As a preface to my review, I need to remind you all that I am not a LEGO® Set expert. My first experience with LEGO® Sets in many years was building the ‘Shelob Attacks‘ set I reviewed last month. So if I get some terminology wrong, please don’t hold it against me :P.
There are a few obvious differences between the ’Shelob Attacks’ LEGO® Set and ‘The Mines of Moria.’ First, and most obvious, is that the set is much larger and more complex. Whether it is the ‘action’ elements in the gate and right side piece, or it is adding the detailing stickers just in the right place, you will find this set takes anywhere from 3-4 hours to piece together. Let me say…that is not a bad thing! I’m quickly finding myself addicted to the enjoyment and plain old fun of LEGO® Sets again! (After the break I’ve got 84 pictures of the set!)
So now for the spoiler…highlight the text to read the details: (or if for some reason you can see text below, stop reading!)
“Kili’s part has been expanded from the novel; as well as chasing treasure, he’s also pursuing female elf Tauriel. But is he setting his sights too high? ‘I guess he knows nothing can ever happen,’ he explains. ‘She’s about 20ft tall and he’s only two!’”
So there you have it – at least one hint at how romance may play a part in The Hobbit! [TotalFilm]
I live near Allentown, PA and rarely have an opportunity to partake in any special events that would interest the Tolkien community locally. Today was a bit different. You see, the Allentown Art Museum is currently exhibiting ’At the Edge: Art of the Fantastic,’ the most comprehensive and largest exhibition of fantastic art to date in the United States. When I saw an ad featuring Donato Giancola’s The Hobbit, I just knew I had to go! The presentation is quite impressive – showcase fantasy art from hundreds of years ago to present. If you ever wanted to see works in person, but really didn’t want deal with going to a convention convention, this showcase is a perfect opportunity. Tolkien themed works on exhibit: The Hildebrandt Brother’s Smaug and The Gift of Galadriel, Ruth Sanderson’s Galadriel, Mark Zug’s The Sands of Gorgoroth, Matthew Stewart’s Battle of Five Armies, Stephen Hickman’s Siege of Minas Tirith (triple WOW factor in person), Darrell Sweet’s The Slaying of Glaurung, and last but not least, Donato Giancola’s The Hobbit (Absolutely stunning in person – and gigantic!). The exhibit runs through September 9th 2012 in Allentown, PA. [Allentown Art Museum]
The folks over at Super Power Beat Down are obviously trying to tick off Tolkien fans. In the recent match-up of ‘Darth Vader vs. Gandalf,’ they’ve managed to make an amazing technical presentation of a battle between these two pop culture icons (well worth the watch!), but failed when it came down to making an educated decision on who could actually win a battle between the two. Ultimately if the competition comes down to a vote of the pop culture masses, we can always count on the slavish drones of Lucasites feverishly voting for anything that has the moniker of ‘Star Wars.’ Yea, I’m all kinds of sour grapes. Enjoy the video for the technical prowess and presentation. And, I may mention, the guy in the Darth Vader outfit is actually good TORn friend David Baxter (aka Treebeard)! He’s really tall, but next time I see him, I’ll try to send a collective slap for the Tolkien community. (P.S. – the views in this story of those of Calisuri, and not TheOneRing.net :P) [Super Power Beat Down] [Direct YouTube Link]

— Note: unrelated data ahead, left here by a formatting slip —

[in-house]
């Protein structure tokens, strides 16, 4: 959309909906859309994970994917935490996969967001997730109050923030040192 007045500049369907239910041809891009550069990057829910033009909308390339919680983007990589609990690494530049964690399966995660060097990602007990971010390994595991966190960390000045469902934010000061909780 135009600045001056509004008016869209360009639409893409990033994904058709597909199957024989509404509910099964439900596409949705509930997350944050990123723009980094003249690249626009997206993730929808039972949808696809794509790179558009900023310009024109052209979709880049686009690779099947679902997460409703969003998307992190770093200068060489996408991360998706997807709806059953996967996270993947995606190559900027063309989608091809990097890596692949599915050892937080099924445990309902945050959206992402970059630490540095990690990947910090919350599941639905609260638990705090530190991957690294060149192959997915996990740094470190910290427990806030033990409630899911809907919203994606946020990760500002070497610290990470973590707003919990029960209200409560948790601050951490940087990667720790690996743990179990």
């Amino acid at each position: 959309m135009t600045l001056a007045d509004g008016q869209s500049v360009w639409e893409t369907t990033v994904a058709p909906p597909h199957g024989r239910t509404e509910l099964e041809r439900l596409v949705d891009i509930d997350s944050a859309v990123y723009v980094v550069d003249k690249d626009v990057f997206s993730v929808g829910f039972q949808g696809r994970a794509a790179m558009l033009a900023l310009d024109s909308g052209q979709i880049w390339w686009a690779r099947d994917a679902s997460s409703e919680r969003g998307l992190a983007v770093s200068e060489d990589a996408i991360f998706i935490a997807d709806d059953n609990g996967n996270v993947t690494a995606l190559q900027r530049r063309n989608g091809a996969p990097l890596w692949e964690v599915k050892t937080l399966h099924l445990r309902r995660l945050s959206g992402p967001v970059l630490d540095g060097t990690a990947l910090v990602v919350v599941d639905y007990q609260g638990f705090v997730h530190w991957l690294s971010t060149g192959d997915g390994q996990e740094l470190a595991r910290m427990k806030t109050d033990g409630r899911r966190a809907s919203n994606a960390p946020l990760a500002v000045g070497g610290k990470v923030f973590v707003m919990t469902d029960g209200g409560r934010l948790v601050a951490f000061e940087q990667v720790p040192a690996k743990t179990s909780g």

…the most loathly shape that he had ever beheld…Most like a spider she was, but huger than the great hunting beasts…Great horns she had, and behind her short stalk-like neck was her huge swollen body, a vast bloated bag, swaying and sagging between her legs; its great bulk was black, blotched with livid marks, but the belly underneath was pale and luminous and gave forth a stench. Her legs were bent, with great knobbed joints high above her back, and hairs that stuck out like steel spines, and at each leg’s end there was a claw…
For every Tolkien fan, the name leaps from the pages (and screen) of Middle-earth to invade a commonly held fear in our everyday life – the fear of an impossibly large, eight-legged, creepy-crawly finding us in the dark. *shiver* According to Wikipedia, it is estimated that 55% of women and 18% of men are Arachnophobic. You can count me among those with a mild fear of spiders, which basically means I have to ‘act’ the role of father/husband when it comes disposing of them. I can’t very well unleash a high-pitched scream and run away now can I…
So when I first saw the ‘Shelob Attacks’ LEGO® Set at the 2012 Toy Fare, I have to admit…I was a bit creeped out. Yes, its LEGO® blocks, but the piece is still surprisingly life-like. In fact, one of the reporters getting the sneak peek at this set could not go within 5 feet of the display. Yes, he was that Arachnophobic!
Before we get to the meat of this review, I will warn you ahead of time, that I am in no way a LEGO® Set expert. To be honest, I haven’t touched the popular construction toys for possibly 10 years, so I’m a bit behind the times when it comes to the licensed themed sets. However, I can tell you, within 1 minute of opening the box, the wonderful memories of LEGO® set building came swooping back.
This site is maintained and updated by fans of The Lord of the Rings, and is in no way affiliated with Tolkien Enterprises or the Tolkien Estate. We in no way claim the artwork displayed to be our own. Copyrights and trademarks for the books, films, articles, and other promotional materials are held by their respective owners and their use is allowed under the fair use clause of the Copyright Law.